Photos: How Chameleons Change Color

Countless scientists, including the ancient philosopher Aristotle, have wondered how the chameleon changes color. Now, researchers have uncovered the lizard's secret: The reptile has two layers of special cells, the top of which can relax or excite itself to create different visible colors, the researchers found. Check out these eye-catching photos of colorful chameleons. [Read the full story about how chameleons change color]

Complementary colors

The male panther chameleon (Furcifer pardalis) lives in Madagascar. Male chameleons often change color during social interactions, such as when they express dominance over another chameleon or when wooing a member of the opposite sex. The lizards may also use their color-changing abilities to camouflage themselves from predators. (Photo credit: Michel Milinkovitch)

Curled tail

Chameleons, such as F. pardalis, have long projectile tongues, independently movable eyes and two toes that point forward and two that point backward, according to the researchers of a new study. Chameleons also move at a very slow pace. (Photo credit: Michel Milinkovitch)

Green camouflage

Some animals change color when their skin cells disperse or aggregate different pigments, but chameleons don't operate this way. "We realized that the general interpretation on how chameleon change color cannot be correct," said study senior author Michel Milinkovitch, a professor of genetics and evolution at the University of Geneva in Switzerland. (Photo credit: Michel Milinkovitch)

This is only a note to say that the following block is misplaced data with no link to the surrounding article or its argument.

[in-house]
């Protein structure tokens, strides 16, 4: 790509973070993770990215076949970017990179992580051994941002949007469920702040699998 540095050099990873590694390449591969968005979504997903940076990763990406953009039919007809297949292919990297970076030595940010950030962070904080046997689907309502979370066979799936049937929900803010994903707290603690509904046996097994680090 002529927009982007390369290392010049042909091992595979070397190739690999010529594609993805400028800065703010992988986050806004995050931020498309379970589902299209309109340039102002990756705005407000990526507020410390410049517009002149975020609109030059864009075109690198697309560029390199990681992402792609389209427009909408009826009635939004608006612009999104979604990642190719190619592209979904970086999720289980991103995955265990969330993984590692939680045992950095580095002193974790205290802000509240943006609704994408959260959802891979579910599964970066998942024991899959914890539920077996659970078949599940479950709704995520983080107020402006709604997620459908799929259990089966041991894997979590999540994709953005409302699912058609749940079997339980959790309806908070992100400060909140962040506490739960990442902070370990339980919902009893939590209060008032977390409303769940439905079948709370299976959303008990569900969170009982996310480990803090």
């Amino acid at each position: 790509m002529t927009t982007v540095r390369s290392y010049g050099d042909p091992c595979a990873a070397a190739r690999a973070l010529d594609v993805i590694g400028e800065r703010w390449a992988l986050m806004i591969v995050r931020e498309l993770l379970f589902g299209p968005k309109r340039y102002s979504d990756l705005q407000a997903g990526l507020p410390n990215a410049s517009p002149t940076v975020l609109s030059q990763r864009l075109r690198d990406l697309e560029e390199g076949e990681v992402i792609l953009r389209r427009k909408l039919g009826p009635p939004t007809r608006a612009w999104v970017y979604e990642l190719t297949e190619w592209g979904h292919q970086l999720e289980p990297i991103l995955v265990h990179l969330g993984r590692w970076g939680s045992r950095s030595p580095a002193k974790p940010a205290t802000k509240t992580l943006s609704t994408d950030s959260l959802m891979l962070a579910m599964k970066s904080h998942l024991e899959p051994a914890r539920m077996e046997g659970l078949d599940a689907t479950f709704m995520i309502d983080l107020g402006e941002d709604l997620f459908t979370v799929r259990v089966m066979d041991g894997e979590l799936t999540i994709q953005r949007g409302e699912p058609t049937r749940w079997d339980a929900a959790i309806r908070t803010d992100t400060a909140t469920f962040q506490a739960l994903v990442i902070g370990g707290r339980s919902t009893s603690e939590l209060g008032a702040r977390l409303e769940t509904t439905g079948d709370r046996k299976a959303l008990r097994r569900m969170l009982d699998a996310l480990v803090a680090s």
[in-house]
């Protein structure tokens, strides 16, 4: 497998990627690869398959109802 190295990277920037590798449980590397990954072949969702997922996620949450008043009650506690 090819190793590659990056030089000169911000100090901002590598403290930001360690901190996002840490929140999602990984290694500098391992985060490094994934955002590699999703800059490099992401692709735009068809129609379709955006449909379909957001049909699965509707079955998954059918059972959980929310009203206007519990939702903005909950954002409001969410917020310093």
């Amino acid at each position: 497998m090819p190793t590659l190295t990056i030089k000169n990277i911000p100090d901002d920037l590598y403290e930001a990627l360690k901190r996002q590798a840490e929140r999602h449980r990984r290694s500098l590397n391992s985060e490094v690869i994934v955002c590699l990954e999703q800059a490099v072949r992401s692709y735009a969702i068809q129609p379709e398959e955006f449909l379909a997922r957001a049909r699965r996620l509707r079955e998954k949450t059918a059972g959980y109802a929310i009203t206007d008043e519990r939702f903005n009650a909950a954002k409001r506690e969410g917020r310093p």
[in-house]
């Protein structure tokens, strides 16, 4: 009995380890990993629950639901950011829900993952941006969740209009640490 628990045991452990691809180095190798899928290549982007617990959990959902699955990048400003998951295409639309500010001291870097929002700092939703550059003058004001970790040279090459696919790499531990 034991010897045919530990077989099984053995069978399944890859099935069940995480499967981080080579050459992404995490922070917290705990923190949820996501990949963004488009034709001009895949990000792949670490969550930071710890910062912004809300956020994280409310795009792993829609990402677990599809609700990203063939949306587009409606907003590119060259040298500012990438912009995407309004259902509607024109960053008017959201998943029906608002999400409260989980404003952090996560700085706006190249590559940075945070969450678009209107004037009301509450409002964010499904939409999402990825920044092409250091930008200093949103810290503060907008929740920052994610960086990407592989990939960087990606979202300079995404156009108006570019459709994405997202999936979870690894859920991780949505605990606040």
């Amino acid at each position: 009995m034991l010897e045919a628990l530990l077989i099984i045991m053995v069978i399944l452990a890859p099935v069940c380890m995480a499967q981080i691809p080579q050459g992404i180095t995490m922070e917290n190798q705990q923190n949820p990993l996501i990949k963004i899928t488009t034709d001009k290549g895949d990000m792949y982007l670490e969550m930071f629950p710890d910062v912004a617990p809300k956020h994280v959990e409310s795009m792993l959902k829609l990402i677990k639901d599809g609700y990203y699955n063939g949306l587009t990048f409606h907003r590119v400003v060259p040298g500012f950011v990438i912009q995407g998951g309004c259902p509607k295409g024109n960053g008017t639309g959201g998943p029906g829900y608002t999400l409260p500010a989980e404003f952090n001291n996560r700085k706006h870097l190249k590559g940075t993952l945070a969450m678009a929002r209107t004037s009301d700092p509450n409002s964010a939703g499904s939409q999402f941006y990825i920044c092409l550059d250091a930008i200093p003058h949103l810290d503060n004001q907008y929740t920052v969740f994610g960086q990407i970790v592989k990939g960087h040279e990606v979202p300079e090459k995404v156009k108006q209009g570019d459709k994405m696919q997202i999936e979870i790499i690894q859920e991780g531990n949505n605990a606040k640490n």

Flashy colors

Chameleons have two layers of special skin cells, the researchers found. The upper layer, which is more prominent in males than in females and juveniles, can change color by changing its structure and how it reflects lights, they said. (Photo credit: Michel Milinkovitch)

Chilling out

The bottom layer of cells appear to reflect near-infrared light from the sun. While these cells may not help chameleons change color, they may help the lizards stay cool on hot, sunny days, the researchers said. (Photo credit: Michel Milinkovitch)

Inspirational cells

The chameleon's color-changing abilities may inspire new technologies that shift color, just like the lizard has been doing for hundreds of millions of years, Milinkovitch said. (Photo credit: Michel Milinkovitch)

Color shift

This male chameleon changed color, from green to yellow. Its red markings also became more vibrant as it altered its hues. (Photo credit: Michel Milinkovitch)

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Laura Geggel

Laura is the archaeology and Life's Little Mysteries editor at Live Science. She also reports on general science, including paleontology. Her work has appeared in The New York Times, Scholastic, Popular Science and Spectrum, a site on autism research. She has won multiple awards from the Society of Professional Journalists and the Washington Newspaper Publishers Association for her reporting at a weekly newspaper near Seattle. Laura holds a bachelor's degree in English literature and psychology from Washington University in St. Louis and a master's degree in science writing from NYU.